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Anno's U.S.A. Limited Edition

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Come along for a wonder-filled exploration of fabulous cities, picturesque villages, and uniquely various inhabitants in "Anno's USA". Come along for a wonder-filled exploration of fabulous cities, picturesque villages, and uniquely various inhabitants in "Anno's USA".


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Come along for a wonder-filled exploration of fabulous cities, picturesque villages, and uniquely various inhabitants in "Anno's USA". Come along for a wonder-filled exploration of fabulous cities, picturesque villages, and uniquely various inhabitants in "Anno's USA".

30 review for Anno's U.S.A. Limited Edition

  1. 4 out of 5

    Deborah

    This time I read the summary first for me to better appreciate the wordless illustrations. Interspersed in his drawings of a reimagined version of the United States, Japanese Artist Anno travels on horseback from sea to shiny sea. Testing your knowledge on art, literature, history, movies, folklore, books, and architecture, you encounter a delightful range of characters, events, and buildings from the Alamo, Tom Sawyer, Santa Claus, Whistler's Mother, American Gothic, Sesame Street, Sendak's Wil This time I read the summary first for me to better appreciate the wordless illustrations. Interspersed in his drawings of a reimagined version of the United States, Japanese Artist Anno travels on horseback from sea to shiny sea. Testing your knowledge on art, literature, history, movies, folklore, books, and architecture, you encounter a delightful range of characters, events, and buildings from the Alamo, Tom Sawyer, Santa Claus, Whistler's Mother, American Gothic, Sesame Street, Sendak's Wild Things, Davy Crockett, Preservation Hall, Paul Bunyan with Babe, Charlie Chaplin, Laurel and Hardy, Paul Bunyan and Babe, the signing of the U. S. Constitution, the OK Corral, and the New York Public Library's lions to name a few. How many can you spot?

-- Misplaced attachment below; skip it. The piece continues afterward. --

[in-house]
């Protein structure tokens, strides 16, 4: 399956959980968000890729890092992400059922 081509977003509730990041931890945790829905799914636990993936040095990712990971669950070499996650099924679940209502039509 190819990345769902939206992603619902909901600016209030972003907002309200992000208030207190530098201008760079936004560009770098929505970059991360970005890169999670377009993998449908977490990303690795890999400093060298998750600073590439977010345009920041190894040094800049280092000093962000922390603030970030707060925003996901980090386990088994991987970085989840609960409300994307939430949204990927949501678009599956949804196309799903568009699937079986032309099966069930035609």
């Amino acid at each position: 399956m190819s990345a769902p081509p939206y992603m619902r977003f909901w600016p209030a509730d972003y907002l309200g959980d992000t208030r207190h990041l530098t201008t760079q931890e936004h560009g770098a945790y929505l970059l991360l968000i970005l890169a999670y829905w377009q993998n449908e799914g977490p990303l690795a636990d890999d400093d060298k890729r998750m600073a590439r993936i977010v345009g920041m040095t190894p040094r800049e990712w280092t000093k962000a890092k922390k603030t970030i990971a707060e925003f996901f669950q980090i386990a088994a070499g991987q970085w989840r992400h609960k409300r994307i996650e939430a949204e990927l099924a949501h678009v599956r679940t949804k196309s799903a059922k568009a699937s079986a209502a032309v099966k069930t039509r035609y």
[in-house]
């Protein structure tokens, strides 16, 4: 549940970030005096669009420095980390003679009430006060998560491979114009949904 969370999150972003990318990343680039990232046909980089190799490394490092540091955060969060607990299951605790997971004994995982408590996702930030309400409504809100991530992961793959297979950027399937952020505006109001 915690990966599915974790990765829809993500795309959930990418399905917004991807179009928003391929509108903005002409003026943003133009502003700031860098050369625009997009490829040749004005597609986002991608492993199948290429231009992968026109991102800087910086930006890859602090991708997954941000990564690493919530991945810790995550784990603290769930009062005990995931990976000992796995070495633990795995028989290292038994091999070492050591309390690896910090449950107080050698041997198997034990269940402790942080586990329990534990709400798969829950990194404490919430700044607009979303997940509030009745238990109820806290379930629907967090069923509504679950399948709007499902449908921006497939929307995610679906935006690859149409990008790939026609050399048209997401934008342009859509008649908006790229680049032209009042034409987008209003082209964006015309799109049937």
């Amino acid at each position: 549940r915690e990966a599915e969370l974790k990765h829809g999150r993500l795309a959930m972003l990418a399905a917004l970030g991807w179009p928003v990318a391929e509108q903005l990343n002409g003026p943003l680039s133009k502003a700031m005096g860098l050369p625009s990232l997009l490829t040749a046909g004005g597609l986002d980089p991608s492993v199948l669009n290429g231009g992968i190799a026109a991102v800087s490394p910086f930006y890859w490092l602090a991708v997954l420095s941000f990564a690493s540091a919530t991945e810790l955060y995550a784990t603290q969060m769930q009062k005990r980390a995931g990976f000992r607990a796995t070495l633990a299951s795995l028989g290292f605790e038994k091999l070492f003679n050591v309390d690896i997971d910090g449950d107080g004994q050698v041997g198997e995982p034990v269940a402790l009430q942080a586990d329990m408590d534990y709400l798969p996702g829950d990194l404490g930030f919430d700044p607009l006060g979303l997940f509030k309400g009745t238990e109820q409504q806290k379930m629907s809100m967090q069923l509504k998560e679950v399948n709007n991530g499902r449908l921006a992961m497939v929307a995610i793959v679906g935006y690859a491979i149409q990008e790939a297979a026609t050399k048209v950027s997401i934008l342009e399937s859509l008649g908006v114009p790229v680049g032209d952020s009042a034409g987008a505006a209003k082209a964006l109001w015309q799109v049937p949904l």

2. 4 out of 5

    Michael Fitzgerald

    Lots of wonderful things to find, including many references to children's books: Charlotte's Web, Make Way for Ducklings, The Rabbits' Wedding, The Little House, Little House in the Big Woods, Caddie Woodlawn, Angus and the Ducks, Play with Me, In the Forest, Where the Wild Things Are, My Father's Dragon, Ferdinand, Tom Sawyer, The Wonderful Wizard of Oz, Little Orphan Annie, Dawn, Peanuts, Sesame Street, "The Gift of the Magi", there are surely more just in this area. The journey is not only cro Lots of wonderful things to find, including many references to children's books: Charlotte's Web, Make Way for Ducklings, The Rabbits' Wedding, The Little House, Little House in the Big Woods, Caddie Woodlawn, Angus and the Ducks, Play with Me, In the Forest, Where the Wild Things Are, My Father's Dragon, Ferdinand, Tom Sawyer, The Wonderful Wizard of Oz, Little Orphan Annie, Dawn, Peanuts, Sesame Street, "The Gift of the Magi", there are surely more just in this area. The journey is not only cross-country, but back through history as well. If only I still had the eyes of my youth.

  3. 4 out of 5

    Jack Kirby and the X-man